by Elizabeth Simpson
When Jeffrey Schmitt confronted the prospect of coaching his wife through the birth of their first child, he quickly came to a realization:
He didn’t have a clue about what was going to happen.
His wife, Gina Ciocco-Schmitt, figured out the same thing. So when she heard about the idea of hiring a “doula” — someone experienced in helping women through childbirth — she signed up for one.
“It was our first child so we were anxious about the whole thing, and we wanted someone who had been through the experience before,” Ciocco-Schmitt said.
That someone turned out to be Nancy Goldman, a certified doula who has helped dozens of women through labor and delivery with her bag of childbirth tricks.
She arrives with a large blue “birthing ball” that women can drape themselves over, to help them through the next contraction. A paint roller that she glides across the lower back. A rice-filled sock that she microwaves to bring warm, soothing relief to the lower abdomen.
And, perhaps most critical, a general sense of assurance and knowledge about what’s going to happen next.
Even though the couple had already taken childbirth classes from Goldman, the doula’s presence in the delivery room eased their anxiety.
“I thought of it as a coach-assistant coach relationship,” said Schmitt, who worked shoulder-to-shoulder with Goldman when the couple’s daughter, Kaylie, was born on Jan. 1. “She knew more about what was going on, and I knew more about my wife and what she needed.”
“I’m like their security blanket,” Goldman said.
The word “doula” is Greek for “trusted servant” or “handmaiden.” The concept goes back centuries, to sisters and aunts and mothers and servants who helped women through the arduous experience of childbirth, usually in the privacy of bedrooms.
The idea is returning in this high-tech hospital world through the natural childbirth movement. Women have become better educated about their childbirth options, more assertive in crafting “birth plans,” and, in many cases, more interested in delivering without interventions such as drugs or surgical procedures.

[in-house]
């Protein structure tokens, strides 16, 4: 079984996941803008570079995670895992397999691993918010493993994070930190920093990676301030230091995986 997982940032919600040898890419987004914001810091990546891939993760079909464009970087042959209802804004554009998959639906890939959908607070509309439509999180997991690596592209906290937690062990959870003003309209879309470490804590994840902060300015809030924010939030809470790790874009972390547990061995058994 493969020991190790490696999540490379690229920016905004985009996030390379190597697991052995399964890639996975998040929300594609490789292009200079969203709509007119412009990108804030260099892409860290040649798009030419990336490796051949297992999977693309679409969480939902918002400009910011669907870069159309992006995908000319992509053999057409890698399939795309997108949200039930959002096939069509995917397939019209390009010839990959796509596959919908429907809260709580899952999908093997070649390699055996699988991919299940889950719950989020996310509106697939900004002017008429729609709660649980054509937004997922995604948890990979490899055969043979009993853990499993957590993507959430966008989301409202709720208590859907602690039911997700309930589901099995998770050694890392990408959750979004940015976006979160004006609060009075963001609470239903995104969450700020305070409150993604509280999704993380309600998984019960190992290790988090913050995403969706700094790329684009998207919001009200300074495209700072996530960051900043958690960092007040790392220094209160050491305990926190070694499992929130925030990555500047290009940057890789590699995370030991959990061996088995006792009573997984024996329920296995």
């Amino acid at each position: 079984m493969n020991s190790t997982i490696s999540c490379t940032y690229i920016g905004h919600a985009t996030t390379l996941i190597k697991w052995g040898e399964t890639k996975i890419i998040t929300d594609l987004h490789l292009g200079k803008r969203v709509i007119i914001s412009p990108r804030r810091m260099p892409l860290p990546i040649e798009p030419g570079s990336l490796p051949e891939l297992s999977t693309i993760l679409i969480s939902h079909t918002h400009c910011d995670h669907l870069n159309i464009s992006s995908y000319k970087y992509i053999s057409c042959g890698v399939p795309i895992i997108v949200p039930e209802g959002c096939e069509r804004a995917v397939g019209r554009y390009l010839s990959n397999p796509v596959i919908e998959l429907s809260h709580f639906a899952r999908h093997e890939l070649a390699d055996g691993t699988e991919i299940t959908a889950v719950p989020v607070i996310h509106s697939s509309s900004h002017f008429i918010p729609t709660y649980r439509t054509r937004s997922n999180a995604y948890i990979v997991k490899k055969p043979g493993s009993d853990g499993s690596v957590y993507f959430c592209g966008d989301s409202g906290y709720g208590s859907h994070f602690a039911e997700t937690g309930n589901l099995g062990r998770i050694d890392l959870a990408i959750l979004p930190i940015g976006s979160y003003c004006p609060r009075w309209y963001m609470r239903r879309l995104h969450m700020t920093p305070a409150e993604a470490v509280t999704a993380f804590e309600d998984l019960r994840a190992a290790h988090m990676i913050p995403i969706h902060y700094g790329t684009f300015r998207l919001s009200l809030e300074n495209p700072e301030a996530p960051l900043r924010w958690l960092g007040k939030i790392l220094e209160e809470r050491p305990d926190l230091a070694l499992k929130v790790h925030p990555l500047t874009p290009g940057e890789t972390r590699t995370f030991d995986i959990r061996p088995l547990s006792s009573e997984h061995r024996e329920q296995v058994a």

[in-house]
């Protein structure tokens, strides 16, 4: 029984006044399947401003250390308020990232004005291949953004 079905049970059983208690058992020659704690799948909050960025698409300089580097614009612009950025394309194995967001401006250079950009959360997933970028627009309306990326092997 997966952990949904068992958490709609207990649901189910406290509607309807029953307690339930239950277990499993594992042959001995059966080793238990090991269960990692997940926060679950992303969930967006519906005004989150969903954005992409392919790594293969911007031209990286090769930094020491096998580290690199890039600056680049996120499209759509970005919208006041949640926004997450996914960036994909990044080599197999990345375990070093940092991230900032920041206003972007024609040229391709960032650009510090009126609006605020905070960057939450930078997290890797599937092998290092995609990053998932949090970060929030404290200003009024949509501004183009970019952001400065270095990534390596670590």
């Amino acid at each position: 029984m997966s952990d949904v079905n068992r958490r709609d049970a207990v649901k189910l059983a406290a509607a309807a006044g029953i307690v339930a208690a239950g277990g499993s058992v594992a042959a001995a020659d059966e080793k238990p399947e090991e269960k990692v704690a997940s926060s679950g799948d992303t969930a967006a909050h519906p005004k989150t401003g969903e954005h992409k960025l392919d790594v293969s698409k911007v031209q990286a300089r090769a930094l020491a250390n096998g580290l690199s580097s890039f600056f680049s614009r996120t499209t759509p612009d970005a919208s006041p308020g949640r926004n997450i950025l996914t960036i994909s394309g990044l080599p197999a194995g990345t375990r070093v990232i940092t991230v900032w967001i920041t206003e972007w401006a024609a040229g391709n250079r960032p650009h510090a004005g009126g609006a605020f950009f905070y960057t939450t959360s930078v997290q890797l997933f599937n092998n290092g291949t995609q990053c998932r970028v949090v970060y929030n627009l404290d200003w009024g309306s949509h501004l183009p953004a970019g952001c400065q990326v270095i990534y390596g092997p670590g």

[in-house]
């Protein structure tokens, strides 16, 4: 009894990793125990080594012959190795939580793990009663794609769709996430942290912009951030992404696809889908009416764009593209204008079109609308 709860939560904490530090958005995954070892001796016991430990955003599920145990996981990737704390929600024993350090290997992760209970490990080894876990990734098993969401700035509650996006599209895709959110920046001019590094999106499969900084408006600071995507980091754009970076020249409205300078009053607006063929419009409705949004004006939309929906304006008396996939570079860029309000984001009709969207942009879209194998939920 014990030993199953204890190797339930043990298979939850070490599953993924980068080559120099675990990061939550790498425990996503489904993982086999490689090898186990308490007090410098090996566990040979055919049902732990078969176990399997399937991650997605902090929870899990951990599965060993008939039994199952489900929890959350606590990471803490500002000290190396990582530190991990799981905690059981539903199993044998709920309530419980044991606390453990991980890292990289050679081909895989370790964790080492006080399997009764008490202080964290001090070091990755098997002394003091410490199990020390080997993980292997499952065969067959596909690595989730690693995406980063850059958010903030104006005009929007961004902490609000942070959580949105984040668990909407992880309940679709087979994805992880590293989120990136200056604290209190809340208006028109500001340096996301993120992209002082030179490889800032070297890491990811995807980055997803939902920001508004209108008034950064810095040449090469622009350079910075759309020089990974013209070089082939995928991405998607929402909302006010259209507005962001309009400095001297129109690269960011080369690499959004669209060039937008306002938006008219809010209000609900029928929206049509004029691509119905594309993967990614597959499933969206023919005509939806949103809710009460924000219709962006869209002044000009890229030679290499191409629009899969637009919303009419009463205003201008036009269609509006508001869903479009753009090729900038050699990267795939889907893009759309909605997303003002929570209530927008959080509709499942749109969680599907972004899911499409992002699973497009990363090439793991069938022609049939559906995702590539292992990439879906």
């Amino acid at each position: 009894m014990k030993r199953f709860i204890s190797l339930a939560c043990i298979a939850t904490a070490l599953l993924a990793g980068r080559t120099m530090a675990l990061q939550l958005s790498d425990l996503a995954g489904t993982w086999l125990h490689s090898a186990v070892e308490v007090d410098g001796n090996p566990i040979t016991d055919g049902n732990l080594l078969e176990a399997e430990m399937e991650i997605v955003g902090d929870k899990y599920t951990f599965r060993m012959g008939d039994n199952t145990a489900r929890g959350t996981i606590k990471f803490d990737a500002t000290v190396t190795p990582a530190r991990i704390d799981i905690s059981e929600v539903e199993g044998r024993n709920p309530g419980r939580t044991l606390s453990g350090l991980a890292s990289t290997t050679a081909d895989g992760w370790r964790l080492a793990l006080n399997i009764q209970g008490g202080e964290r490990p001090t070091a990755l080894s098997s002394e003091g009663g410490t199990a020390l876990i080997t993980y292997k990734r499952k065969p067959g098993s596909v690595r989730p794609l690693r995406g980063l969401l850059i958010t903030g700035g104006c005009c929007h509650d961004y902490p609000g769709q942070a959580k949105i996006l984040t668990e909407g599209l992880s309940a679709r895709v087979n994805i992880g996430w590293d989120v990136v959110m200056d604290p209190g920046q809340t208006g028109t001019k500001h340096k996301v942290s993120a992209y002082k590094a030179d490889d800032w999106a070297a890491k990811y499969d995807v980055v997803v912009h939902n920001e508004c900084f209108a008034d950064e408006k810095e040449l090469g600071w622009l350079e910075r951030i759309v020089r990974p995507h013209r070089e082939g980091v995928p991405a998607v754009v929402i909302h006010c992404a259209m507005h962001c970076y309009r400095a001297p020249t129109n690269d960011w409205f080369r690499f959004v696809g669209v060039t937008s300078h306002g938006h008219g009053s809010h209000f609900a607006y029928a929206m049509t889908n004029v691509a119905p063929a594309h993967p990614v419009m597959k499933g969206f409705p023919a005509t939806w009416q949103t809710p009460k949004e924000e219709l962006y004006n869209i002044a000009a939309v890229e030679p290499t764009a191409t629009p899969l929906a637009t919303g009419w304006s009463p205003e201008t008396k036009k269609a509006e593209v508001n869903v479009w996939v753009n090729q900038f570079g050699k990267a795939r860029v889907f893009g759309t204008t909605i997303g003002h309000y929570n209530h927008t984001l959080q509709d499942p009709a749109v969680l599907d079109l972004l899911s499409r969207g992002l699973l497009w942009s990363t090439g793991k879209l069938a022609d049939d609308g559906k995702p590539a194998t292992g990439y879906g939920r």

Doulas also can fill a niche in a military area such as Hampton Roads, because many men are out to sea when their wives go into labor.
A doula differs from a maternity nurse in that she stays with the mother throughout the delivery. She provides no medical care, but helps with different relaxation techniques, comfort measures and birthing positions. She’s also different from a first-time coach — usually a father or friend — because she knows the ropes.
“It takes the pressure off the dad,” Goldman said. “Sometimes coaches are literally dragged into the delivery room not knowing what to do, just knowing they’re expected to be there.”
The number of doulas in the United States and Canada has risen from 750 in 1995 to 3,500 this year. About 1,200 of them have been certified by Doulas of North America, according to the organization’s administrative director, Kristi Ridd-Young. DONA was founded in 1992 to give doulas support and to provide a baseline of education through certification.
The organization requires, among other things, that a doula take 14 hours of labor and support training, attend three births and undergo a written evaluation by a primary-care professional such as a doctor or nurse.
Ridd-Young said her group encourages women who hire doulas to file for insurance coverage, but companies usually don’t cover the cost, which can range from about $300 to $1,000 a delivery. Some states, such as Texas, have proposed legislation to require insurance to pay for doulas.